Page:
Meir in the Middle

Talking the Talk, Part I

Hebrew is different than English. And besides for the obvious difference (or not so obvious: “lethitfasbek” = to Facebook; “pelephone” = telephone; “paaahhhncakes” = pancakes) of pronunciation, the others become pronounced upon seeing how inherent Israel’s Middle Eastern ethos is in its language. Like so inherent I’m going to do this convince you that it is.

When I started yeshiva here in 2008 my hebrew was an ice-cafe’d blend of verbalizations- solid enough to haggle down taxi drivers, melting when put to the test of descriptive conversation. But that all changed when I ordered a bagel one Old City morning.

Meir, pocket Rashi in-hand, chest-puffing in confidence, yo-I-got-this-ordering-in-hebrew-thing-so-down-this-bagel-barista-better-have-brought-her-Aladdin-pants-so-she-summon-a-genie-to-wish-away-the-impending-bicultural-intimidation: Ehhhhhhhh tavi-i li bagel eem shuman bevakasha.

Bonkers Bagels Employee, cracking up, eyes b’emet?-ing: Ein po shuman. Ze nikrah shamenet.

Meir, turning as red as the Kabbalah string bracelets the guy who thinks he’s Avraham Avinu is giving out next door: Oh. Ha um… yea, that’s what I meant…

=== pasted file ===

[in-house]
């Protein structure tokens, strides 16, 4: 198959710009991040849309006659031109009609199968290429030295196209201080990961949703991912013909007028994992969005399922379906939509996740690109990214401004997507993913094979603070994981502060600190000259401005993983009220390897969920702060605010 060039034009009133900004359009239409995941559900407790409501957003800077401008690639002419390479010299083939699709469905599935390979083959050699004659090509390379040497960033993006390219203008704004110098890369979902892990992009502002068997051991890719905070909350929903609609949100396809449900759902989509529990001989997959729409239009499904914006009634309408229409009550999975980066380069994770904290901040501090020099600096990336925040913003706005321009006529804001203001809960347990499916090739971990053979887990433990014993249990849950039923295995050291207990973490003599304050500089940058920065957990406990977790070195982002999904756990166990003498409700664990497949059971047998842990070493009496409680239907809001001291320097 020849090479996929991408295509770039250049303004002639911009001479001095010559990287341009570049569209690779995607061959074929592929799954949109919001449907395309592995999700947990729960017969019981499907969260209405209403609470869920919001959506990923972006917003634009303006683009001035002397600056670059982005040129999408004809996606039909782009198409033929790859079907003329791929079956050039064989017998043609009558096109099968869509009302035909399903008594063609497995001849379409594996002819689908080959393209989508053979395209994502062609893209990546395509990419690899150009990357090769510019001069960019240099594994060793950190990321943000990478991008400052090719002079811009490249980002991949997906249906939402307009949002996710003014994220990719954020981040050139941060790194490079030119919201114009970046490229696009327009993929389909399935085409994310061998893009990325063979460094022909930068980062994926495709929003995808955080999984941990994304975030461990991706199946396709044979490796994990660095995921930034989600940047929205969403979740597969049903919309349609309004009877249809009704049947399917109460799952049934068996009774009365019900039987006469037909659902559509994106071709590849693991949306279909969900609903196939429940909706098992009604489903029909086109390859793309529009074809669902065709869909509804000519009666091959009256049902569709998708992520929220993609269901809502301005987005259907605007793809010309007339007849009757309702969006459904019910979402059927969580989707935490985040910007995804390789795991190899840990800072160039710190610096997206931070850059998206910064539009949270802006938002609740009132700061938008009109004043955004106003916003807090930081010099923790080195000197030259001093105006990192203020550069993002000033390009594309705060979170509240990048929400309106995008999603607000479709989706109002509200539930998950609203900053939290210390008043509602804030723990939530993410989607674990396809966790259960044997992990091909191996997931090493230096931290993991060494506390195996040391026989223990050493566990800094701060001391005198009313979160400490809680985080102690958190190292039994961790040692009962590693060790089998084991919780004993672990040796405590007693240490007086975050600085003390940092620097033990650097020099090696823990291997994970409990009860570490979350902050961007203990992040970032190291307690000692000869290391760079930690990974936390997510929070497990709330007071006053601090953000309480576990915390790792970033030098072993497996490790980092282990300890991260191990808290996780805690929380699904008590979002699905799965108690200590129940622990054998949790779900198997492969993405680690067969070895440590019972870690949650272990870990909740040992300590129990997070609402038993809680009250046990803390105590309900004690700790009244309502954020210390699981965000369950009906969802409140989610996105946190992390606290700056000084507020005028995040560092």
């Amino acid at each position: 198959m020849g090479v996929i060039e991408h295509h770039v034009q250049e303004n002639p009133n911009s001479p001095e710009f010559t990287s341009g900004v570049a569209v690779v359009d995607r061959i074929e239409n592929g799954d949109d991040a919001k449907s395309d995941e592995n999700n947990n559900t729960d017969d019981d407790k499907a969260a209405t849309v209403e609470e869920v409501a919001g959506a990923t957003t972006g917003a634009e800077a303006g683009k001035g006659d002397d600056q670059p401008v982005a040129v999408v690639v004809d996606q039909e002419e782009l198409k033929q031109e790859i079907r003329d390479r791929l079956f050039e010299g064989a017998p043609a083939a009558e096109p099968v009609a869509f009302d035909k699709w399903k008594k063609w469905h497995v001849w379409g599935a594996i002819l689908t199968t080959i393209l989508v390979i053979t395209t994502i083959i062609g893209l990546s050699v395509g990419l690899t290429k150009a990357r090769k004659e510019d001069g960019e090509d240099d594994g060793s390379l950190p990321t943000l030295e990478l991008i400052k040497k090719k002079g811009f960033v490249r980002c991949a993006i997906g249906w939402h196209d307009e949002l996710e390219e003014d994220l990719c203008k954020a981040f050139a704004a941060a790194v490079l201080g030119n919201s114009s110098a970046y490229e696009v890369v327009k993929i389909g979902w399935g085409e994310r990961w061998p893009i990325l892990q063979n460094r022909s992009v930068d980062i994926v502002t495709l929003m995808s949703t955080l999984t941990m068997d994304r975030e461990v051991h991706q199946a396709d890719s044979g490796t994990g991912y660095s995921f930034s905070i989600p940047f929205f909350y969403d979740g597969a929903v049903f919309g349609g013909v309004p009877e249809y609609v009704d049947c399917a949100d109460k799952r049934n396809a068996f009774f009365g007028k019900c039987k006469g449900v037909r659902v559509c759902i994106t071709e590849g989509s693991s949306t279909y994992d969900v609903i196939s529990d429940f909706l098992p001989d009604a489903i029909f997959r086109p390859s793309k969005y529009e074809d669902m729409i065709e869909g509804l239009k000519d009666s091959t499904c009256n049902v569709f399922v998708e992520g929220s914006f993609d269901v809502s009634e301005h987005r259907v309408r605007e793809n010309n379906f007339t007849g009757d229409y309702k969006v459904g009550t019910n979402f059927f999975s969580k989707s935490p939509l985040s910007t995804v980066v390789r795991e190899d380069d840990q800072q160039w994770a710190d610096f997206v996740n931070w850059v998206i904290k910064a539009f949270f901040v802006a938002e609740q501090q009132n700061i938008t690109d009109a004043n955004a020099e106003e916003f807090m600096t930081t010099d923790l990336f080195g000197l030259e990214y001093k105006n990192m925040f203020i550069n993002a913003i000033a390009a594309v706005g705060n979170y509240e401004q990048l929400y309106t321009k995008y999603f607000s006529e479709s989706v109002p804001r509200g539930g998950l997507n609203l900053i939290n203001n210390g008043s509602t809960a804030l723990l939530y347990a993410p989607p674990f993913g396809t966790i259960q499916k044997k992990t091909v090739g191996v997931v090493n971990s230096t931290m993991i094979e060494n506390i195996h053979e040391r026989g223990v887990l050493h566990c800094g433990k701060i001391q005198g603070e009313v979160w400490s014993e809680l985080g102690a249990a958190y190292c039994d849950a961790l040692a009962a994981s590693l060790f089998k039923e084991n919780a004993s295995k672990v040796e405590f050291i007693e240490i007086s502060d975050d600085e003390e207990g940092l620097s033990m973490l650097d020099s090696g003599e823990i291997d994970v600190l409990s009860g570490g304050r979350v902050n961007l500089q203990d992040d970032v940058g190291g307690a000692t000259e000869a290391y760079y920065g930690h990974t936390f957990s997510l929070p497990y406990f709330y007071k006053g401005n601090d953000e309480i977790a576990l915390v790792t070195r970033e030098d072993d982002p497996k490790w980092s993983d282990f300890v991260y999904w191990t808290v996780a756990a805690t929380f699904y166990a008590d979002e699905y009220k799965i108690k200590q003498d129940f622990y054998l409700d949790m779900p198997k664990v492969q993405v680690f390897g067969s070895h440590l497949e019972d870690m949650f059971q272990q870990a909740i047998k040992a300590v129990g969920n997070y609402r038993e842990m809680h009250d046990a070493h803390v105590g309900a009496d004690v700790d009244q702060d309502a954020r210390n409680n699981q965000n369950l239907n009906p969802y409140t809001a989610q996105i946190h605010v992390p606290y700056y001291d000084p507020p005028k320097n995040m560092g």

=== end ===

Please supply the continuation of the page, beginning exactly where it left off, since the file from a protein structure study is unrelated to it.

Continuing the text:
Eizeh Fashla.

Shteiging it up circa 2008

Shteiging it up circa 2008

Mortifying as it was, (there were Harova girls there, okay!) ordering fat instead of cream cheese on my bagel effectively opened my eyes to my language capacity (or lack thereof) and I decided to make it my business to master hebrew. I enlisted in hebrew shiurim, spent Thursday afternoons volunteering in Shaare Tzedek’s geriatric ward- where during my first visit one octogenarian told me: “you sound like an idiot” (WELL, MAKING NUANCED OBSERVATIONS ABOUT THE WEATHER AND GARDENING CLOGS FOR AN HOUR IS DIFFICULT IN ANY LANGUAGE, LADY!!!)- and started speaking to any and every Israeli that would listen. In college I read hebrew translations (“קללות שאין עליהן מחילה”– way to make the Unforgivable Curses in Harry Potter sound like something you need to do teshuva on) watched Israeli TV (Ramzor FTW) and accosted my Israeli friends to teach me slang and translate unfamiliar words and expressions (what the hell is kloom b’pita and when would I ever say that besides being mad at a restaurant?)

I stuck with it, and so when I destroyed the army enlistment hebrew test this past year I figured I had a pretty good grasp on this being an Israeli thing. During my first weeks as a soldier, however, I quickly realized that speaking wasn’t enough: I needed to sound and act like an Israeli to be one.

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